The troops in Mali are centred in Gao but also operate out of two military bases further north 120km from the Algerian border. Quite apart from the cost of the operation, the reputation of the French Army is at stake. So is the broader security of a region as large as Europe where France has many economic interests, notably the mining of uranium at Arlit, Niger, which acts as a corridor for illegal immigration of Africans hoping for a better life in Europe. The region also boasts coltan, manganese, lithium and rare earths.

Last October, Chairman of the US Joint Chiefs of Staff Joseph Dunford said his services were convinced that Islamic State (ISIS) fighters, defeated in Syria and Iraq, were intent on moving to the Sahel. Hundreds — or thousands depending on the source — of ISIS soldiers are from Libya, Tunisia, Morocco and countries south of the Sahara.

Africacom, the US military command for Africa, has defined its mission in narrow security terms. Reducing long-standing social, economic and tribal conflicts hardly allows for a nuanced understanding of their complexity. If the problem is defined as a bed of nails, as the United States and France seem intent on defining it, the only answer is a hammer.

This explains why Algeria and France are at loggerheads over how to bring greater security to the Sahel. The French complain that the peace protocol signed in Algiers in 2015 between Mali and the Azawad, an unwieldy coalition of Tuareg, Arab and Peul groups, has never really worked.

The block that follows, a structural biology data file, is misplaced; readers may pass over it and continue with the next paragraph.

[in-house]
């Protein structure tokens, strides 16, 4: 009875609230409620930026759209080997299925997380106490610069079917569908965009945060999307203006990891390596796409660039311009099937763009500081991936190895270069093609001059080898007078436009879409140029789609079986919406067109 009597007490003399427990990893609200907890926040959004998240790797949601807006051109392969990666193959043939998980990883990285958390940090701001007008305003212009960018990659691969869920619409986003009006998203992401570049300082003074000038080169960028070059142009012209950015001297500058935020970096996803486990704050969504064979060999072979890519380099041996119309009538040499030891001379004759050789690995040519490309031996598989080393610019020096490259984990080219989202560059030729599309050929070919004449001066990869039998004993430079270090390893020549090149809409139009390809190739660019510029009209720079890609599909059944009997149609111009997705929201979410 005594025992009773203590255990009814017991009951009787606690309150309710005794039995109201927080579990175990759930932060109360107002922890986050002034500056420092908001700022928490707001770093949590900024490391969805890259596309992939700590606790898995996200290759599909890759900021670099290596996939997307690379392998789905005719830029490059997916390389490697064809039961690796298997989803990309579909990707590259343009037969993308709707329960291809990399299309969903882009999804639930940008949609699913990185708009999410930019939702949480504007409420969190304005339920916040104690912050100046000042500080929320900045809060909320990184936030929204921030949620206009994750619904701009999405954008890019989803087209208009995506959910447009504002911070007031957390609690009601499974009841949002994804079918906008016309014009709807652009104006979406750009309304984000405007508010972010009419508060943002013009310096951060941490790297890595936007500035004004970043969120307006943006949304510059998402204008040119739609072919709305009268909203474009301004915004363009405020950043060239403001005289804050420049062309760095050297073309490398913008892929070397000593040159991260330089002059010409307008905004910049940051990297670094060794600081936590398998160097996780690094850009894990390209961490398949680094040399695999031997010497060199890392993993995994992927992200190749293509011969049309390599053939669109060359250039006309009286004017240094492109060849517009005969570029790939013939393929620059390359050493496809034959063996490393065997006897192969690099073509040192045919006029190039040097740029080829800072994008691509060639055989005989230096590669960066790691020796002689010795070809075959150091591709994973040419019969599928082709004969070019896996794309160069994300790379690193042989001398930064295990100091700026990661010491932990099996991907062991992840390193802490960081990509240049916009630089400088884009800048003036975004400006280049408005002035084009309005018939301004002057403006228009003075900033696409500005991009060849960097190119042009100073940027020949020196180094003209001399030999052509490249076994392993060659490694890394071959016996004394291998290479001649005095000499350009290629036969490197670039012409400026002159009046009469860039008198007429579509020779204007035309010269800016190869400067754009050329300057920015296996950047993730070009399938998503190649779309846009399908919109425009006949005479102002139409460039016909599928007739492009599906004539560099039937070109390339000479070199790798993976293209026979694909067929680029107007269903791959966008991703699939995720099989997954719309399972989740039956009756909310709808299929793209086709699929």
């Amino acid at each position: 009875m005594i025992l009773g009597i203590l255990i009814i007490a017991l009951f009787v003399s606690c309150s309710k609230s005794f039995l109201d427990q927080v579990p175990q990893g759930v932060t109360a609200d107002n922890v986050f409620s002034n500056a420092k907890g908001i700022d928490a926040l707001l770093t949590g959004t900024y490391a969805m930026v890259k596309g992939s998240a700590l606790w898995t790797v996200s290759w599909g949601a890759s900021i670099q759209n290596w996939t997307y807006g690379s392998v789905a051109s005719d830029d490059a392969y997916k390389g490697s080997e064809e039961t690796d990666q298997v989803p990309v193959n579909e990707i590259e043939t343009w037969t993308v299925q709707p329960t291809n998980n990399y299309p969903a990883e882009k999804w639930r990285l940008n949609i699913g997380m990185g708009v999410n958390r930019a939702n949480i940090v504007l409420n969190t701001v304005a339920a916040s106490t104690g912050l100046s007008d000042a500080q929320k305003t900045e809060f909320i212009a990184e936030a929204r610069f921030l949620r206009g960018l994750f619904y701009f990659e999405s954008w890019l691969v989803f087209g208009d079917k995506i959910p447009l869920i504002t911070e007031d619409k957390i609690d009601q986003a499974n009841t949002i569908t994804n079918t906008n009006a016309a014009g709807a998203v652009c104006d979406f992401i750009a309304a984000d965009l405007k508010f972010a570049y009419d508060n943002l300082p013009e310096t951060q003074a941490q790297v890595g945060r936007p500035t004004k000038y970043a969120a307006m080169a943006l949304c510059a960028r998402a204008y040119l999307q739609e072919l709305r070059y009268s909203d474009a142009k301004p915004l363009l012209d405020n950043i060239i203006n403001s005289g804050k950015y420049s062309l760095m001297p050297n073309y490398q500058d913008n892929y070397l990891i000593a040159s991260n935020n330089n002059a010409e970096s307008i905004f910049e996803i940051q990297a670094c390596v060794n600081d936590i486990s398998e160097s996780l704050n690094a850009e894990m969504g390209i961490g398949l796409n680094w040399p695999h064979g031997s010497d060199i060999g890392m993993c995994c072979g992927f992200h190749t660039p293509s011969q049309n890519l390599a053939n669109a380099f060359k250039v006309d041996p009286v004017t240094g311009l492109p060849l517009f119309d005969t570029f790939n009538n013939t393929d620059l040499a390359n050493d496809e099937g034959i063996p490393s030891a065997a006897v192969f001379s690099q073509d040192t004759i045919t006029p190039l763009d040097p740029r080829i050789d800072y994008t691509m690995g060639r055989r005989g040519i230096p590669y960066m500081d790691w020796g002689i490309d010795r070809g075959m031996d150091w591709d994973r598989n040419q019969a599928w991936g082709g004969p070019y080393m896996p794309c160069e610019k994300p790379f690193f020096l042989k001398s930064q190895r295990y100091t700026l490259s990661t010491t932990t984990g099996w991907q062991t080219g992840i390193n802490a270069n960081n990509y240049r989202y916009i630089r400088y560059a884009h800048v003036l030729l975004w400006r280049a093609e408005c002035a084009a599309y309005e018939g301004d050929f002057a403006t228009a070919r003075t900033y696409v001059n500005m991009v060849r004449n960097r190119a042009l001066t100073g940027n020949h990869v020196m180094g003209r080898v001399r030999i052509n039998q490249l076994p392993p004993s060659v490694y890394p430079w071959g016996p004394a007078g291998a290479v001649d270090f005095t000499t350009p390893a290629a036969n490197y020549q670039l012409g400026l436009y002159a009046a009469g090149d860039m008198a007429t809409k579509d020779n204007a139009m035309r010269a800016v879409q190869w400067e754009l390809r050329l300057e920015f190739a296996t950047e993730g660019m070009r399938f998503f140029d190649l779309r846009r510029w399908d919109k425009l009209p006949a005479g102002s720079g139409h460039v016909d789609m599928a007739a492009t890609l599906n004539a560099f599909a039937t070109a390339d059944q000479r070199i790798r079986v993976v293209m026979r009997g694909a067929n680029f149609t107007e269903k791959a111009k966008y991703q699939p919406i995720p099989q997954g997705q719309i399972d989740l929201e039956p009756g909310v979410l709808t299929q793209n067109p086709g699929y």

The ceasefire is regularly broken as troops of the UN Multidimensional Integrated Stabilisation Mission in Mali (Minusma), the force that guarantees the security of Mali, are ambushed. Coordination between the forces that are fighting Azawad is problematic: They include Minusma, French troops operating in the framework of Barkhane, US special forces and the G5 set up under French authority.

This is a recipe for confusion because attackers surge from nowhere to occupy a village or a town for a few hours, kidnap or kill a Mali official and disappear into the bush or the desert. The attackers have perfected the art of the chameleon as they morph from Islamist terrorists to smugglers of people or weapons and drugs. Huge amounts of money offer a basic income to impoverished communities.

Macron insists Algeria should commit troops — the Algerian Army is 400,000 strong and very well equipped — and money. France is short of the $500 million needed every year to keep the G5 military operation running. It contributes $2.5 million to the operation and is heavily committed militarily in Africa, a continent that accounts for approximately $1.2 billion out of the $1.5 billion Paris spends on military operations overseas, the balance going to operations in Syria and Iraq.